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The Great Eight Residency Showcase
June 13, 2018
St. Francis Hospital & Medical Center

Attention ALL Pharmacy Residents (PGY1 and 2)


The Connecticut Society of Health System Pharmacy is excited to announce the Call for Abstracts for 2018 The Great 8 Residency Showcase. This opportunity to present your research will put you in front of clinical pharmacists, and pharmacy administration in Connecticut that are interested in the work that you have completed. Eight outstanding abstracts will be chosen to present their research in a 12-minute Platform Presentation in June. Date and location to be announced. Three final winners will be selected to have their research featured in the CSHP News Brief and CSHP website.


 Abstract submission requirements:

  • Must be submitted by a Pharmacy Resident (PGY1 or PGY2)
  • Must be an active member of CSHP, and be in good standing (dues may be submitted with the abstract)
  • Must be 3000 characters or less (including spaces), and should be submitted to Teresa Papstein by Wednesday, May 2, 2018.


Abstracts submitted to the Eastern States Residency Conference are encouraged! Residents, this is an easy way to submit any work that you have OR have not submitted in the past. All abstracts within the character limit will be accepted.


Looking forward to hearing about your great work. Please let me know if you have any questions/concerns.

Teresa Papstein

Note: The Great Eight was introduced in 2012 to spotlight the work of CSHP's Resident members. Potential speakers submit abstracts that are judged using an objective rubric.
2017 Winning Abstracts

"Assessing venous thromboembolism prophylaxis in liver failure patients"

Primary Authors: Alyssa Boutin, PharmD

Supporting Authors: Laura Hobbs, PharmD; Spencer Martin, PharmD

Hartford Hospital, Hartford, Connecticut

OBJECTIVE: Patients with liver failure are a challenging population to assess venous thromboembolism (VTE) risk and provide appropriate prophylaxis. The objective of this study is to evaluate whether hospitalized patients with liver failure receive appropriate VTE care when admitted to a medicine service based on the International Medical Prevention Registry on Venous Thromboembolism (IMPROVE) score. Secondary outcomes are to assess the rate of VTE prophylaxis and the rate of VTE and bleeding events in hospitalized liver failure patients. Another aim is to determine if patients receive appropriate VTE care based on patient MELD scores.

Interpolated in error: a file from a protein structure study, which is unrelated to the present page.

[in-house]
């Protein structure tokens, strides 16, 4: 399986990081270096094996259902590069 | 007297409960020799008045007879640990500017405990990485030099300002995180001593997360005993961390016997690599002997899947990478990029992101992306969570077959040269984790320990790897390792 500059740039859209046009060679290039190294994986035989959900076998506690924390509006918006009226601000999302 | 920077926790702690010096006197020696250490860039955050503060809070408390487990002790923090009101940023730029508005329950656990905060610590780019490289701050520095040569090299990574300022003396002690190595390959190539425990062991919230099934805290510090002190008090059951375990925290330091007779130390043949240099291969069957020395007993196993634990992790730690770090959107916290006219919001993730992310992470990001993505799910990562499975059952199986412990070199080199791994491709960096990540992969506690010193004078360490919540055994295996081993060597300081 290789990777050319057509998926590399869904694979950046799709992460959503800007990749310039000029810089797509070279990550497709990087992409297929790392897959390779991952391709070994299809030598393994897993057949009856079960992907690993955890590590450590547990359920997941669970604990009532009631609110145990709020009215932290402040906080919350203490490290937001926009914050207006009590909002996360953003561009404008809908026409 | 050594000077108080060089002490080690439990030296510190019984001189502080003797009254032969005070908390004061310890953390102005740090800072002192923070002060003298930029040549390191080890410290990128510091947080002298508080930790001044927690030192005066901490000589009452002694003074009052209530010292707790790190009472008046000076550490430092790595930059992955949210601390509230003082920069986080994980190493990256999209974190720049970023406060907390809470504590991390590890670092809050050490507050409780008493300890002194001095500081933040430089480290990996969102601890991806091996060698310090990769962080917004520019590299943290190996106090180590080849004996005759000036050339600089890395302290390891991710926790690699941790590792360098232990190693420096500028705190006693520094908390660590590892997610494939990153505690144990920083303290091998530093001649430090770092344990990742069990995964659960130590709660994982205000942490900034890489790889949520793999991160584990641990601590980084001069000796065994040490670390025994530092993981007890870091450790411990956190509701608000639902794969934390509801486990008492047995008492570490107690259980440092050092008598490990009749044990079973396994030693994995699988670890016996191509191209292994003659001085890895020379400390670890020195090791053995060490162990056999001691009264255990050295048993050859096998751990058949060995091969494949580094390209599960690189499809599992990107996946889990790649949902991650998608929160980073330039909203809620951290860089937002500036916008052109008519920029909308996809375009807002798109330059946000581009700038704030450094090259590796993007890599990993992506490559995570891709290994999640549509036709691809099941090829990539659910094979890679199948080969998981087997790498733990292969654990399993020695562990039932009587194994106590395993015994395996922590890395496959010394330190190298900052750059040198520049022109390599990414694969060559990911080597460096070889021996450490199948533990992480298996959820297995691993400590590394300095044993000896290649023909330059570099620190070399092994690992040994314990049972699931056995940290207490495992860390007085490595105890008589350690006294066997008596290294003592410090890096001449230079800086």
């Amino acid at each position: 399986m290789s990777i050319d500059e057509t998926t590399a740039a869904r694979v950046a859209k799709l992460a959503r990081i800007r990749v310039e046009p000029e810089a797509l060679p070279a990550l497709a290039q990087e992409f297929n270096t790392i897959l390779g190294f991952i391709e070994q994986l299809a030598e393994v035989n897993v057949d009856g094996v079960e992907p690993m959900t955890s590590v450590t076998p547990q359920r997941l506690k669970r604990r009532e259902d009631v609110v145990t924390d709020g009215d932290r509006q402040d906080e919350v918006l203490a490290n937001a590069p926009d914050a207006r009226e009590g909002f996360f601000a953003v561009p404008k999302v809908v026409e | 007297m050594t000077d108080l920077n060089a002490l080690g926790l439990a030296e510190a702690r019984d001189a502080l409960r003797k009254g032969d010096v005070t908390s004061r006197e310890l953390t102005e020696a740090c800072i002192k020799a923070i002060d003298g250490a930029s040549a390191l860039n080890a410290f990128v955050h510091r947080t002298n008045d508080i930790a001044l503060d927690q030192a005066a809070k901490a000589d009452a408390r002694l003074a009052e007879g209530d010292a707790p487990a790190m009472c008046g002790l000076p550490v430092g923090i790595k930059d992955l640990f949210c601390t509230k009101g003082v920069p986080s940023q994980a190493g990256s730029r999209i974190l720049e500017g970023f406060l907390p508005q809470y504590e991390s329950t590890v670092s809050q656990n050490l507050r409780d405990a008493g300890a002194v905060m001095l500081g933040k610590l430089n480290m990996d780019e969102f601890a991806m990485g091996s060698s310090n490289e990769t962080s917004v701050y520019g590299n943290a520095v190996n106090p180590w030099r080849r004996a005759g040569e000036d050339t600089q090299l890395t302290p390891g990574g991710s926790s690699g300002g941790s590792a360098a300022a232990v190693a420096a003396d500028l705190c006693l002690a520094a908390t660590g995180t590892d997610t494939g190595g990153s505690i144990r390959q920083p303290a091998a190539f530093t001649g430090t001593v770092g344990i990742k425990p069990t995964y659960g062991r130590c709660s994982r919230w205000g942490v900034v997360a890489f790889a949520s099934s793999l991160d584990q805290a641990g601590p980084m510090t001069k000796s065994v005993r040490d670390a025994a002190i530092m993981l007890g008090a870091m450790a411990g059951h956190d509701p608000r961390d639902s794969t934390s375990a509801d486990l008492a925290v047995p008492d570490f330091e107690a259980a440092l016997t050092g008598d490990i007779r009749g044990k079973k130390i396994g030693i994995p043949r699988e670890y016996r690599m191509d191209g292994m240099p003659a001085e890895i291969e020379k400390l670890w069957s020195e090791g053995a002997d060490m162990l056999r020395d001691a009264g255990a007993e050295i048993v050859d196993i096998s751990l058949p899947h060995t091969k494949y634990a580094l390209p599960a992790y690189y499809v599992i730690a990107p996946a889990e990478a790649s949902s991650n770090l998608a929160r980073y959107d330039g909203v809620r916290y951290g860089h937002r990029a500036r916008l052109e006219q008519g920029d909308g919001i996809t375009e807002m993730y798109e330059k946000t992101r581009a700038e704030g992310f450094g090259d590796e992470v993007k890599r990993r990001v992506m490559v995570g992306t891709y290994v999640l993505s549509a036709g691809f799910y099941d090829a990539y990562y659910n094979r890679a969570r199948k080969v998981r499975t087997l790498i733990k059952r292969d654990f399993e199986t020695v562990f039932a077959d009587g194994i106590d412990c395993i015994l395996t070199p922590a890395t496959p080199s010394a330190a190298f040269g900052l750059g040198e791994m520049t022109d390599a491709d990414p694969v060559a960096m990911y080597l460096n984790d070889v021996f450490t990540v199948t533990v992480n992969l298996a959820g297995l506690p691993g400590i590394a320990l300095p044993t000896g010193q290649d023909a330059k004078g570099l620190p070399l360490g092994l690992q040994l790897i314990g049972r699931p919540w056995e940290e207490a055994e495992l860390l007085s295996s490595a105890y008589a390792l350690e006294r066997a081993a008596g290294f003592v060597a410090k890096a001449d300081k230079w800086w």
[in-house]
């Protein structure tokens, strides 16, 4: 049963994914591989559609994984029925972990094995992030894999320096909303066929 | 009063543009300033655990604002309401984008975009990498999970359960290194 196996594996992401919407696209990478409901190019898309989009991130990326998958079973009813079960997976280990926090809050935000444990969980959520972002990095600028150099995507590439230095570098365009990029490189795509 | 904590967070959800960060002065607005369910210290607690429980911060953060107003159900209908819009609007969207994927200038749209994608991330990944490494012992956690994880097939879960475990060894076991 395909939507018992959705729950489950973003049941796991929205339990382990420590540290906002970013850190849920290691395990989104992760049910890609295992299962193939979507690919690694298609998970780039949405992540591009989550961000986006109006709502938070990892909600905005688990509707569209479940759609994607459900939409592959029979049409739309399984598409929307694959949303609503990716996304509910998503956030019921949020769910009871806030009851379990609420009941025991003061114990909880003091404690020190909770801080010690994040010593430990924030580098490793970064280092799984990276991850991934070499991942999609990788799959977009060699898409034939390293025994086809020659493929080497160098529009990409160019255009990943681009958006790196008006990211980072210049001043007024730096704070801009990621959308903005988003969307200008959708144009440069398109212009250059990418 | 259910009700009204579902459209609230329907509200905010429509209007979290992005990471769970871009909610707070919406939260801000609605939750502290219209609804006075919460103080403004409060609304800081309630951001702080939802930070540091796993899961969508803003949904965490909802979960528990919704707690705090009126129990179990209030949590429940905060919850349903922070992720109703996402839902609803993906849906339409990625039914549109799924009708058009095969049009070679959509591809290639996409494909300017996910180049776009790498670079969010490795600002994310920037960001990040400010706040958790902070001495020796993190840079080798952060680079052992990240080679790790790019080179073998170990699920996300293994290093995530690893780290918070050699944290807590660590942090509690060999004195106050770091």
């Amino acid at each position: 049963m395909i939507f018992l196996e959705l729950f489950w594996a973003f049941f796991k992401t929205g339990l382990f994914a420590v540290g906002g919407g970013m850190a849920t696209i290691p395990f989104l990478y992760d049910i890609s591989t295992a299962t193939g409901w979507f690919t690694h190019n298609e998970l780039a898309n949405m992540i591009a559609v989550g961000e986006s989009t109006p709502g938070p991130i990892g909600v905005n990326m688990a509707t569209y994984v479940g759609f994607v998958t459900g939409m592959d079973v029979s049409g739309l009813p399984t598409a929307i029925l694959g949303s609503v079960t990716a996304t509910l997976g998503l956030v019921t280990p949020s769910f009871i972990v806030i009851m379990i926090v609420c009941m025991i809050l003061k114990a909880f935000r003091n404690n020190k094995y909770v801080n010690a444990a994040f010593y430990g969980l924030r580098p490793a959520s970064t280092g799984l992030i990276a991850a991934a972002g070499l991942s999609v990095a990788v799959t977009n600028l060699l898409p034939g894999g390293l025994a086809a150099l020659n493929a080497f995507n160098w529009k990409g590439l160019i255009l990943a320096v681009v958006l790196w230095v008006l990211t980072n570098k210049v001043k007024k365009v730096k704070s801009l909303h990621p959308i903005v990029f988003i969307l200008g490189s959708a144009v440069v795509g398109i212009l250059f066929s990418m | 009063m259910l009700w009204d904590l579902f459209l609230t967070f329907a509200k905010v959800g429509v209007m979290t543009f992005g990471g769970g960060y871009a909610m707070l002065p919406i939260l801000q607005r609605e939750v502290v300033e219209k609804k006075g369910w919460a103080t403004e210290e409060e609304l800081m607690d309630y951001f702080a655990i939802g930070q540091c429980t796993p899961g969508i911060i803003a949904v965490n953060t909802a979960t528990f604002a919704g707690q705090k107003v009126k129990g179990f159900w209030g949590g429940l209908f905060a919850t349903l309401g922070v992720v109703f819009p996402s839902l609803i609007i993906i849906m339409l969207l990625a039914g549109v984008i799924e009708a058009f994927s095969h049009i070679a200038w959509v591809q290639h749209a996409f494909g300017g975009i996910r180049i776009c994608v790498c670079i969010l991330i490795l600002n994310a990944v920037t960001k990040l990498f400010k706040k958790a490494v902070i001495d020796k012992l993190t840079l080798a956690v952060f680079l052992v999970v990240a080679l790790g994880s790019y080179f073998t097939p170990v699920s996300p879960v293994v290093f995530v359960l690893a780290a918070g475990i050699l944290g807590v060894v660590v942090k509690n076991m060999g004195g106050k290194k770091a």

METHODS: A retrospective cohort study of liver failure patients admitted to the medicine service at Hartford Hospital from November 1, 2014 to July 31, 2016 was performed. Patients were excluded if they were no longer followed by the medical service at any time during their admission, were pregnant, or were admitted for a pre-existing VTE or bleed. Demographic data, inpatient laboratory data, and bleeding and clotting events were collected through the electronic medical record system. Based on the information collected, the researcher determined each patient’s IMPROVE score and assessed whether appropriate VTE care was given.

RESULTS: Based on the IMPROVE score, 113 of 300 encounters of patients with liver failure received appropriate VTE care. The highest rate of appropriate VTE care was among moderate risk patients (p=0.013). Eleven patients had a bleeding event and 1 patient developed a VTE. There was no difference in rate of appropriate VTE care when patients were assessed based on their MELD scores (p=0.685).

CONCLUSION: Overall, 38% of patient encounters received appropriate VTE care. The severity of liver failure was not the driver of inappropriate VTE care. Low-risk and high-risk patients have the greatest room for improvement in appropriate VTE care.


"Expanding the pharmacy practice advancement initiative through student engagement in direct patient care activities"

Primary Author: Serena Chew, PharmD

Supporting Authors: Chelsea Bast, PharmD Candidate 2017; Sage Bagwell, PharmD Candidate 2017; Elizabeth Cohen, PharmD, BCPS; Amber Castle, PharmD, BCPS, BCCCP; Kimberly Boothe, PharmD, MHA
Yale New Haven Hospital

Objective: The Pharmacy Practice Advancement Initiative is a national program led by the American Society of Health-System Pharmacists whose goal is to positively impact the health and well-being of patients by supporting an innovative practice model that supports the effective use of pharmacists as direct patient care providers. In this institution, a layered learning model was initiated to optimize the utilization of advanced pharmacy practice experience students to expand direct patient care while enhancing the overall student learning experience. The purpose of this study is to evaluate the impact of student pharmacists as measured by the number and type of clinical interventions and estimated pharmacist time saved.